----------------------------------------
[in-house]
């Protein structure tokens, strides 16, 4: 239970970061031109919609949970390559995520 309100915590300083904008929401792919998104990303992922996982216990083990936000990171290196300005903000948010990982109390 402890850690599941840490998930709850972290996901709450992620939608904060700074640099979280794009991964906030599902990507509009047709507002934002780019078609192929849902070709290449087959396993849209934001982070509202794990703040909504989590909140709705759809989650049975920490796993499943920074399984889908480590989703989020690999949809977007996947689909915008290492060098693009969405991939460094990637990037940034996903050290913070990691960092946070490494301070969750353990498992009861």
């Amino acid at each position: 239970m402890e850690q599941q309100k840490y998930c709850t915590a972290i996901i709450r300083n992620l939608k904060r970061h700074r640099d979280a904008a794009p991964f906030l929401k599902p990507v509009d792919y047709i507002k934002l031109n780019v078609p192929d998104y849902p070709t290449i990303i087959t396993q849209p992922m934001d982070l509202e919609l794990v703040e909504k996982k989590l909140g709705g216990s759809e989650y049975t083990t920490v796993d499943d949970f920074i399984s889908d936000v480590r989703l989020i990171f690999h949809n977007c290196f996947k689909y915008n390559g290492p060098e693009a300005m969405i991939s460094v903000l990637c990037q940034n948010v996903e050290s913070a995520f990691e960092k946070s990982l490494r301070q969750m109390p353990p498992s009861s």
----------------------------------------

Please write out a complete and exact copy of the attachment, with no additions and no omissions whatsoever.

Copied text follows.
[in-house]
């Protein structure tokens, strides 16, 4: 239970970061031109919609949970390559995520 309100915590300083904008929401792919998104990303992922996982216990083990936000990171290196300005903000948010990982109390 402890850690599941840490998930709850972290996901709450992620939608904060700074640099979280794009991964906030599902990507509009047709507002934002780019078609192929849902070709290449087959396993849209934001982070509202794990703040909504989590909140709705759809989650049975920490796993499943920074399984889908480590989703989020690999949809977007996947689909915008290492060098693009969405991939460094990637990037940034996903050290913070990691960092946070490494301070969750353990498992009861």
């Amino acid at each position: 239970m402890e850690q599941q309100k840490y998930c709850t915590a972290i996901i709450r300083n992620l939608k904060r970061h700074r640099d979280a904008a794009p991964f906030l929401k599902p990507v509009d792919y047709i507002k934002l031109n780019v078609p192929d998104y849902p070709t290449i990303i087959t396993q849209p992922m934001d982070l509202e919609l794990v703040e909504k996982k989590l909140g709705g216990s759809e989650y049975t083990t920490v796993d499943d949970f920074i399984s889908d936000v480590r989703l989020i990171f690999h949809n977007c290196f996947k689909y915008n390559g290492p060098e693009a300005m969405i991939s460094v903000l990637c990037q940034n948010v996903e050290s913070a995520f990691e960092k946070s990982l490494r301070q969750m109390p353990p498992s009861s």